Microsoft reboots with sweeping reorganization (Update 2)

Jul 11, 2013 by Barbara Ortutay
In this Wednesday Oct. 7, 2009, photo, Steve Ballmer, CEO of US computer software company Microsoft, follows a news conference in Munich, southern Germany. Microsoft Corp. announced Thursday, July 11, 2013 it is reshuffling its business in an attempt to promote faster innovation and a sharper focus on devices and services. (AP Photo/Matthias Schrader)

Microsoft Corp. has decided its entire business needs a new operating system. CEO Steve Ballmer is restructuring the company to cope with a quickening pace of technological change that has left the world's largest software maker a step behind its two biggest rivals, Apple and Google.

In an effort to catch up, Microsoft is dismantling a management structure that separated the company into sometimes disjointed divisions and hatching a more cohesive product line-up. The new set up revolves around software, devices and services connecting those devices to applications stored in remote data centers—a concept that has become known as "cloud computing."

The move comes amid a lukewarm response to the latest version of Microsoft's flagship Windows operating system and a steady decline in demand for personal computers as people increasingly rely on more convenient smartphones and tablets.

If things pan out the way Ballmer envisions, the shake-up announced Thursday will foster more rapid innovation and sharpen the company's focus on countering the threat posed by mobile devices running on software made by Apple and Google while laptop and desktop computers powered by Windows lose their luster. He is hoping a more closely-knit organization making the software and services that run smartphones, tablets, the Xbox video game console and, yes, PCs will re-establish Microsoft's reputation as "a company that helps people get stuff done."

"We are ready to take Microsoft in bold new directions," Ballmer told analysts and reporters during a conference call.

Ballmer, 57, can't afford to lose his way now. If he does, Microsoft could be even further eclipsed by its rivals. That, in turn, could disillusion investors already exasperated with the lackluster performance of Microsoft's stock since Ballmer succeeded his close friend, company co-founder Bill Gates, as CEO 13 years ago.

During Ballmer's reign, Microsoft's stock has slipped by nearly 40 percent even as the company's annual revenue has roughly quadrupled from $20 billion to nearly $80 billion. The bellwether Standard & Poor's 500 has climbed by 14 percent during the same time while Apple's stock price is nearly 17 times higher. By the time Google went public, Ballmer had already been Microsoft's CEO for four years. Since then, Google's stock has risen tenfold. Both Apple and Google now boast higher total market values than Microsoft.

Microsoft's stock gained 99 cents Thursday to close at $35.69. The shares have surged 24 percent in the past three months, partly because the company's revenue is holding up better than many analysts expected, despite five consecutive quarters of declining PC sales. Some recent buyers of Microsoft's stock had been betting the company would do something even more dramatic, such as spinning off a division or shedding its unprofitable Internet search engine, Bing, said BGC Financial analyst Colin Gillis. Neither of those appears likely, now that Ballmer has reshuffled the business.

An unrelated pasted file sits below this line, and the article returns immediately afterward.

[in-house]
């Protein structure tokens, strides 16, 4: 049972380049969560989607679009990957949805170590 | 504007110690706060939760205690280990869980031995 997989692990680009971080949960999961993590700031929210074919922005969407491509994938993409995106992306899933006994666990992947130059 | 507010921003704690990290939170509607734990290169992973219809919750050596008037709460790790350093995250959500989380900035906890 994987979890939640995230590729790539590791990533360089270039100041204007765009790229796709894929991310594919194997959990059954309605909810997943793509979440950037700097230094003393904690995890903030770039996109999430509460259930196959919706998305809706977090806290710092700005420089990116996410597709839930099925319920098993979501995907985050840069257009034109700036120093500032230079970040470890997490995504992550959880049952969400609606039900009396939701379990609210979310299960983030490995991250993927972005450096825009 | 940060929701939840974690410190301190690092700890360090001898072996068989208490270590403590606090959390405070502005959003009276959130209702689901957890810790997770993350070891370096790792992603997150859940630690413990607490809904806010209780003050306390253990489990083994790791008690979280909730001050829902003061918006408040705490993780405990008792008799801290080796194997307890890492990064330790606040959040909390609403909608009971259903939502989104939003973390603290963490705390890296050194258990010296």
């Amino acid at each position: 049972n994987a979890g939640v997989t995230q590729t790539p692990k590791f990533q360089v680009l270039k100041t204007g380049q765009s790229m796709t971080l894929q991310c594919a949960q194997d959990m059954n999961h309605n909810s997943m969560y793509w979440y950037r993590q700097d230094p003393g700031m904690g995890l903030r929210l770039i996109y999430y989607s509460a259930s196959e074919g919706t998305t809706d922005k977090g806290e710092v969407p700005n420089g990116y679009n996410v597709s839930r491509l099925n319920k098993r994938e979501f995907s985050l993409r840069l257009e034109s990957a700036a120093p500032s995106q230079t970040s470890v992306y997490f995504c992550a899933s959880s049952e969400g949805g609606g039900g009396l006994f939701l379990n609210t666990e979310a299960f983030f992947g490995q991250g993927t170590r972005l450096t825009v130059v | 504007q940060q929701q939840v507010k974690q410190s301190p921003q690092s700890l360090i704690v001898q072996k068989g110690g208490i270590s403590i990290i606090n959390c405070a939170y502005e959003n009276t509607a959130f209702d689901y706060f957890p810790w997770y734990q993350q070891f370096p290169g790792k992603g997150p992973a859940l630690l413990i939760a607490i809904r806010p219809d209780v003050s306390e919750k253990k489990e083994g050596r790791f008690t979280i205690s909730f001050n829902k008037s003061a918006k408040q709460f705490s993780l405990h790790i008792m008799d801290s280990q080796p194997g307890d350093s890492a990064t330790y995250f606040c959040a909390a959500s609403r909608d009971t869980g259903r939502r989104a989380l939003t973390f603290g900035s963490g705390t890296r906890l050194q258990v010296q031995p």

Gillis views the changes as Ballmer's tacit acknowledgement that Microsoft had become bogged down in bureaucracy and second-guessing—and an admission that there was too much internal strife as various factions formed to protect their turf.

"We have to make the right decisions more quickly," Ballmer said. The company's motto now: "One Microsoft all the time."

Ballmer appears to have the right idea, although it would have looked even smarter had he done it shortly after it became clear that Apple's 2010 release of the iPad was reshaping the tech market, said Gartner Inc. analyst David Cearley.

"They are really reorganizing for the market reality that has been in place for the last three years," Cearley said. "It would have been nice if it was done earlier, but it's not too little too late yet. The real key is execution. All these changes make sense and I can see a path forward, but that path forward is a really rocky one."

Most of Microsoft's key executives will remain in positions of power at the Redmond, Wash., company although with new roles and more defined responsibilities. The company's new divisions include engineering, marketing and business development.

Ballmer said no layoffs are planned, although analysts believe the overhaul will open the door for cost-cutting opportunities as Microsoft pulls together its disparate parts.

Terry Myerson, who had been overseeing Windows Phone, will lead Microsoft's operating systems and engineering group, namely Windows. Qi Lu, who had been overseeing Bing, will head applications and services.

Microsoft named veteran executive Julie Larson-Green head of its devices and studios engineering group, which will be in charge of hardware development, games, music and entertainment. She had been promoted in November to lead all Windows software and hardware engineering after Steven Sinofsky, the president of its Windows and Windows Live operations, left the company shortly after the launch of Windows 8.

Tony Bates, who joined Microsoft in 2011 when the company bought video calling service Skype for $8.5 billion, will take on a key networking role as he works with the company's key business partners and preaches about the virtues of Microsoft's products and services.

Some of what Microsoft is doing mirrors changes that Apple and Google already have executed.